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Dear Friends of Hilton, 

Youth Day

In 1981, five years after the momentous events of 16 June 1976, the first black student was enrolled at Hilton College. Over the succeeding years, Hilton has welcomed many hundreds more Hiltonians of colour who were able at last to enjoy an educational experience which had been denied to their parents and grandparents.

Our current Hiltonians will attest to the significantly changed demographic among their peers, alongside a growing diversity in staff. But on this Youth Day in the year 2020, we recognise as an institution that there are Old Hiltonians who did not have the benefit of this experience. Some of them lived through the perverse reality that was Apartheid. Others have experienced prejudice and a sense of not belonging at Hilton after Apartheid ended. We are deeply sorry for your hurt and disappointment.

Today’s Hilton endeavours to prioritise diversity in every aspect of our school. To this end, we established Transformation Committees for both boys and staff three years ago.

We are encouraged that the spirit of 1976 lives on amongst our current boys. Motheo Makwana and his 2020 Committee arranged and hosted ‘Hard Talks’ on our campus in the first term, tackling uncomfortable topics in a mature and productive manner. This week they have set up a website (www.ourhardtalk.com) to continue the interaction and discussion. Open forums like this are often uncomfortable but there is also the potential for healing and for meaningful and lasting change that we can all be part of, and all be proud of.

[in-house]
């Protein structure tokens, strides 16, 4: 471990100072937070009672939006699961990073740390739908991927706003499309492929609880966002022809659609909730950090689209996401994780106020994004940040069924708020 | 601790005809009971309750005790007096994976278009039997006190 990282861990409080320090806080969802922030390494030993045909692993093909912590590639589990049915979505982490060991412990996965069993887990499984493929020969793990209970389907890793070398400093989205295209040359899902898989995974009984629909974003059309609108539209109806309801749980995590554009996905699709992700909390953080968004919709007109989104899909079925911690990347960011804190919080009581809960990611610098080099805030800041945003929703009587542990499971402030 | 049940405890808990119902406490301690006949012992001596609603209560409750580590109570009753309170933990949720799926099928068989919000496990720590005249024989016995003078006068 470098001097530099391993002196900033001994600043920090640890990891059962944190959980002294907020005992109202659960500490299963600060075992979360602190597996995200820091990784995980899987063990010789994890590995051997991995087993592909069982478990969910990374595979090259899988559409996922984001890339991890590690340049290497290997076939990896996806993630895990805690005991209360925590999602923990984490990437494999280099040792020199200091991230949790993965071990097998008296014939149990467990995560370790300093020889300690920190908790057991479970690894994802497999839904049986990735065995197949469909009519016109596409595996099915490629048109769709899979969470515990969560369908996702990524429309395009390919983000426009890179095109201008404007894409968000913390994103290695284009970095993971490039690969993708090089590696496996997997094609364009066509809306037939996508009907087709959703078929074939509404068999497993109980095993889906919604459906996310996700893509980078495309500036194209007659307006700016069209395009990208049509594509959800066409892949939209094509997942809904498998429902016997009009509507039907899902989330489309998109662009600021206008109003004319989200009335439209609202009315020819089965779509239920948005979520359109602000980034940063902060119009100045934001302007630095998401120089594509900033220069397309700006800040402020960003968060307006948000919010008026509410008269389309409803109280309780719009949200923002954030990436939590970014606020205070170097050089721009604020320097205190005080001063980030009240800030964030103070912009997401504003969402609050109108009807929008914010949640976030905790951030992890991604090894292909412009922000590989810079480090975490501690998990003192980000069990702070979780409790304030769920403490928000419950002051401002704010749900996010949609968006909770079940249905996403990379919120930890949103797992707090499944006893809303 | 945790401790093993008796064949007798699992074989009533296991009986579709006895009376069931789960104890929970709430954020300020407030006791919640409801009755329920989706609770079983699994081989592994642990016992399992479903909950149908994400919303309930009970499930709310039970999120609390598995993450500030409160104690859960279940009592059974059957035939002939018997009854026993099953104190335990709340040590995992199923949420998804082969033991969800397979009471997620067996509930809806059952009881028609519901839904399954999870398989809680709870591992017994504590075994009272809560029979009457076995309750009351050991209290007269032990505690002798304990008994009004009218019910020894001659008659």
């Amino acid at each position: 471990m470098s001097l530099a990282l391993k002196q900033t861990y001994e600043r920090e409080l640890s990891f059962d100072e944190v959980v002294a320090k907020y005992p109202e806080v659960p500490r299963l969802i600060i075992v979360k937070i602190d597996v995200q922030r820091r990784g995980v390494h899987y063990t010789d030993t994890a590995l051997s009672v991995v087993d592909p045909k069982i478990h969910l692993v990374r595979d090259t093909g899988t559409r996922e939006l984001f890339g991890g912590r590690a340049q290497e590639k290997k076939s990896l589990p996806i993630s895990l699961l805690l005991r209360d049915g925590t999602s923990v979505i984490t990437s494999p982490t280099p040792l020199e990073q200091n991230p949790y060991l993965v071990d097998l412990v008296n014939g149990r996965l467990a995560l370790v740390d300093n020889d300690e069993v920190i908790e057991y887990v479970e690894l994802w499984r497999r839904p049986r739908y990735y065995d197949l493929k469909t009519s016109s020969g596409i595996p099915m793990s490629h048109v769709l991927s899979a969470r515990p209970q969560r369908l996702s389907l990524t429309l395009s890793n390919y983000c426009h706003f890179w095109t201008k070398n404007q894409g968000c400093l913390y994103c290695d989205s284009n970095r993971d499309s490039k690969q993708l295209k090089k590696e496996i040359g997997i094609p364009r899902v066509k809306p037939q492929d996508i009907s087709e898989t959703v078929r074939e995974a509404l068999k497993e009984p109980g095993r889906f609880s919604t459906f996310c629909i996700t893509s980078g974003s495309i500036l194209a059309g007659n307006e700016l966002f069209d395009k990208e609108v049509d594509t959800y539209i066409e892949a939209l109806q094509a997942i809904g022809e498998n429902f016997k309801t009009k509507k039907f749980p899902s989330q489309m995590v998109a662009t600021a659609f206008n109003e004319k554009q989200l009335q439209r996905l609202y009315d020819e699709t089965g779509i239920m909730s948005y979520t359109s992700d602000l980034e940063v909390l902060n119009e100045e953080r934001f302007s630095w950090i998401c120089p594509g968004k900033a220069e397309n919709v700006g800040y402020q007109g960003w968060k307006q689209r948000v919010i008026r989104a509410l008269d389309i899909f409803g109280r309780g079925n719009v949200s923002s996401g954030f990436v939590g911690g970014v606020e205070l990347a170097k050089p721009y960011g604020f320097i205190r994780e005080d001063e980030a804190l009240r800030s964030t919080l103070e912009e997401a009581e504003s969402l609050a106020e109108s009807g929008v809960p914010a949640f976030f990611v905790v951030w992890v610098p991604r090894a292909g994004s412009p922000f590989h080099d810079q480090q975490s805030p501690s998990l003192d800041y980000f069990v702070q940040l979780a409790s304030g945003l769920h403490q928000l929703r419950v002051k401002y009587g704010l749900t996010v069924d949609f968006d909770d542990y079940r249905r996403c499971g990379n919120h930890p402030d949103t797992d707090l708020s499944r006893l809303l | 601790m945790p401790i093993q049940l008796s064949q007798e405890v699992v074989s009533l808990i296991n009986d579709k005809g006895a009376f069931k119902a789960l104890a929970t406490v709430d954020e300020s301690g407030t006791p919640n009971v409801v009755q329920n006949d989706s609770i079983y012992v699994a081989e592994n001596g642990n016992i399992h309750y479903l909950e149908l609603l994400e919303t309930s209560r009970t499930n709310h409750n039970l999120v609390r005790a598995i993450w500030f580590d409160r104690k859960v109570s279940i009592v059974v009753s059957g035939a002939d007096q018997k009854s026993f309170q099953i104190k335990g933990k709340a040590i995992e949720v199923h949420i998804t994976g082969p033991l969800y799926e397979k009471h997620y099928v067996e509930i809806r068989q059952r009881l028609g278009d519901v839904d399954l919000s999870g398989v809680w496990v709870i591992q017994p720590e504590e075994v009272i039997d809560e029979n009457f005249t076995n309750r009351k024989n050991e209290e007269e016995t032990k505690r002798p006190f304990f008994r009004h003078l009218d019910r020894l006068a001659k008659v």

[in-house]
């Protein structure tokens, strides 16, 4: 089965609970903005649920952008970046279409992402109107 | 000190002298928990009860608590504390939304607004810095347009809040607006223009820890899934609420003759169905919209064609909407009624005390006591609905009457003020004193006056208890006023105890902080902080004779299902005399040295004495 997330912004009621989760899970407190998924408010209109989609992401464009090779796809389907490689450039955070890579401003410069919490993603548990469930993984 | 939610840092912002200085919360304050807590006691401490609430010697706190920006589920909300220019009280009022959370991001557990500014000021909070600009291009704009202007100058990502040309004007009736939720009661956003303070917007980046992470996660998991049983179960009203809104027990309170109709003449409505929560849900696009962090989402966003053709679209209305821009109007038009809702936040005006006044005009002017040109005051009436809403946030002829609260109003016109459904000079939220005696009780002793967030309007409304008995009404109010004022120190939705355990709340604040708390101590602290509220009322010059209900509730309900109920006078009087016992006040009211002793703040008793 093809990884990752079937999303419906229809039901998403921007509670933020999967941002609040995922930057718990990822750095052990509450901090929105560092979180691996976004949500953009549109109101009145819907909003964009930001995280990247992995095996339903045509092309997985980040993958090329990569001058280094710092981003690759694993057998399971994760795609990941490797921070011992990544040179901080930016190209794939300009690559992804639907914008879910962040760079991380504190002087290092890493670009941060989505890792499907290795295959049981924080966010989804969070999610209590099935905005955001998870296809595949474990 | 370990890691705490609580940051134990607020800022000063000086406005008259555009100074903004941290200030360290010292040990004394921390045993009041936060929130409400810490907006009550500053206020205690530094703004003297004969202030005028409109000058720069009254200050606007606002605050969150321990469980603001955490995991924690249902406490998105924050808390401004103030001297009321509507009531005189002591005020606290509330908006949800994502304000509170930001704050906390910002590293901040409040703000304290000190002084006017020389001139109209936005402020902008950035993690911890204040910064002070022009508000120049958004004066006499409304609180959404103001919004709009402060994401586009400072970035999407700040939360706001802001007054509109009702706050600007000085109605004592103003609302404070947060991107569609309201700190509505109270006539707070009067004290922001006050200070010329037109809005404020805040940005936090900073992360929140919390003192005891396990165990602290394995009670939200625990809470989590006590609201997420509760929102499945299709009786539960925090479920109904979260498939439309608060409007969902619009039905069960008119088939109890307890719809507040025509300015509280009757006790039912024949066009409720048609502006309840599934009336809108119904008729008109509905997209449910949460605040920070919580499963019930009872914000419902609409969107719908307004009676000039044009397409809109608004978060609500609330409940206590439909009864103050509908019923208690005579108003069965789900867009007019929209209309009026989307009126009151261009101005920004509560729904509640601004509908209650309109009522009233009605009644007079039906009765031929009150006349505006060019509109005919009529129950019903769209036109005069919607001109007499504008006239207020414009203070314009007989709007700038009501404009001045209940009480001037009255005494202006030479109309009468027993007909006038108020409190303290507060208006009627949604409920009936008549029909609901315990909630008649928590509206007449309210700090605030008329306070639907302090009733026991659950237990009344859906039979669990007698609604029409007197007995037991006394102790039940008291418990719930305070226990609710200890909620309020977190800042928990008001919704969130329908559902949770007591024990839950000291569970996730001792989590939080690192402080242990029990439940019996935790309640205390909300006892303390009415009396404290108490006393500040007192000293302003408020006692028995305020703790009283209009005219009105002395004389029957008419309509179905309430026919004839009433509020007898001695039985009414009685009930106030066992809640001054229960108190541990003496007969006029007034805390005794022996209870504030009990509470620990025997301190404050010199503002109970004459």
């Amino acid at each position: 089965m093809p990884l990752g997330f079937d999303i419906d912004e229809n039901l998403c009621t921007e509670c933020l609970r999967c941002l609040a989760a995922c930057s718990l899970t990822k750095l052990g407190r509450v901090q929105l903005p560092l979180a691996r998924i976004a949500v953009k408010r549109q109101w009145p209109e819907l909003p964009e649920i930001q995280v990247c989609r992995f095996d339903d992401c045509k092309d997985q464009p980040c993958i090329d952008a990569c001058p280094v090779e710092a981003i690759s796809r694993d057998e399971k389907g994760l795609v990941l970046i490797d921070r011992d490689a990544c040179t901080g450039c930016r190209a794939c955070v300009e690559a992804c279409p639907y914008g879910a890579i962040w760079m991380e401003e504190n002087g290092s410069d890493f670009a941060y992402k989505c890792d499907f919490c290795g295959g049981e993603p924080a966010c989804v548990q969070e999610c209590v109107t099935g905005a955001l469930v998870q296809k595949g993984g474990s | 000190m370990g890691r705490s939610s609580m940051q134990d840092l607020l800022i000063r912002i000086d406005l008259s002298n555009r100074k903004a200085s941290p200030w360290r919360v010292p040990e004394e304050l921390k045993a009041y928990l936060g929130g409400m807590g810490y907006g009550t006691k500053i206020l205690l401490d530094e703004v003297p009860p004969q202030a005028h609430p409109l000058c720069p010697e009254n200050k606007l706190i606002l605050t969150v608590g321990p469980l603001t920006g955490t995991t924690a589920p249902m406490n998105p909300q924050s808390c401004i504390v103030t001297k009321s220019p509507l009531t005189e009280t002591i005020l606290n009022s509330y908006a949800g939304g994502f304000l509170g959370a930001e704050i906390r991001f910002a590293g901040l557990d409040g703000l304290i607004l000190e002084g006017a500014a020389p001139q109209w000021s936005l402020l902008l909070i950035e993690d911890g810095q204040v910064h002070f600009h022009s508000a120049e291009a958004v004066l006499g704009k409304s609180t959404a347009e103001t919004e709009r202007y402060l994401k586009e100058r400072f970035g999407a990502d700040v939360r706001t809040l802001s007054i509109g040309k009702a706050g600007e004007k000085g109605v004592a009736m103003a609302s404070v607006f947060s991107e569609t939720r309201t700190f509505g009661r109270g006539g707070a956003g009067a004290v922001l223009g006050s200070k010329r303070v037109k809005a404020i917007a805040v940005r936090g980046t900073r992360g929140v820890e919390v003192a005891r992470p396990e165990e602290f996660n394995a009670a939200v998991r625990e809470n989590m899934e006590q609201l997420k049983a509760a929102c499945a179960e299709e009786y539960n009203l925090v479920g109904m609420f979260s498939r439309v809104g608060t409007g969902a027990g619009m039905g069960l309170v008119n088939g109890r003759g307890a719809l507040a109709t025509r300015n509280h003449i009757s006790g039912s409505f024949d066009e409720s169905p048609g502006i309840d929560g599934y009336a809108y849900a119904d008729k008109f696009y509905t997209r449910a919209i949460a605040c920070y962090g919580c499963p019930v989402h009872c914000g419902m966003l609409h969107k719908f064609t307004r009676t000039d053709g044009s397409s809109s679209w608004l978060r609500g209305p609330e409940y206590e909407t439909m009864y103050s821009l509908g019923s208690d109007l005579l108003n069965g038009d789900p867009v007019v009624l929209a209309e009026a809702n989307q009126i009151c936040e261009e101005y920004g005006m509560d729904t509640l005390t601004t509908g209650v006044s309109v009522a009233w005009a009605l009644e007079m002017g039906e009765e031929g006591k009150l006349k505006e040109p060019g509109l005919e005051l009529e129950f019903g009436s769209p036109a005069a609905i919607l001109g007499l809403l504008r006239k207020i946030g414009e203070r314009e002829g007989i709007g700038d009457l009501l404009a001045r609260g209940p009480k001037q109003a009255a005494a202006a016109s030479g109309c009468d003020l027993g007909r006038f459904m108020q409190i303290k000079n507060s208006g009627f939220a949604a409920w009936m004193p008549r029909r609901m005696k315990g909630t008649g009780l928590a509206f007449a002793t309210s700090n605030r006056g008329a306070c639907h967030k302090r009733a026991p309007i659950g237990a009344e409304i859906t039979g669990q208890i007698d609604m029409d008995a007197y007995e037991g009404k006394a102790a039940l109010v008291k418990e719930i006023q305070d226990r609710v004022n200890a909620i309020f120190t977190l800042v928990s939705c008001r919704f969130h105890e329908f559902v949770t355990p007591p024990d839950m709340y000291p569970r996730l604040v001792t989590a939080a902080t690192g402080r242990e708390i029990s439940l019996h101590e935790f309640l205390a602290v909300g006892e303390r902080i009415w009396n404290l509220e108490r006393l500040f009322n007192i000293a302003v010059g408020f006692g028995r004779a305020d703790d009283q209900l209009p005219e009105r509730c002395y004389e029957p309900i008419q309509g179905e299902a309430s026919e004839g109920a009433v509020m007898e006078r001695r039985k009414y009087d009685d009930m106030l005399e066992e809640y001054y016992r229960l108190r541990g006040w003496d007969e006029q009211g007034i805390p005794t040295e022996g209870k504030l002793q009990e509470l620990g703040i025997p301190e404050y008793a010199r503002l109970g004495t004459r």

As Old Hiltonians, parents, staff and current boys of Hilton, your voice in our journey is essential. Let us move forward in constructing an inclusive, exciting future for each and every boy. We welcome those who have voiced their concerns around matters of discrimination and concerns about our diversity, in the wake of the Black Lives Matter movement. We thank you, too, for the manner in which you have raised your concerns.

The struggle for lasting change did not end on 16 June 1976. It continued thereafter and continues now in a determined manner. There is much work that still needs to be done. On this Youth Day, it is fitting to state as the leadership of Hilton College, that we commit to an ongoing resolve to embrace diversity in all its richness at every opportunity.

Our vision of a non-racial school on African soil is rooted in Hilton’s proud history of excellence and resilience through the 147 years of its existence. It is our intention that this continues in a way which is far more inclusive and makes all Hiltonians proud of their school.

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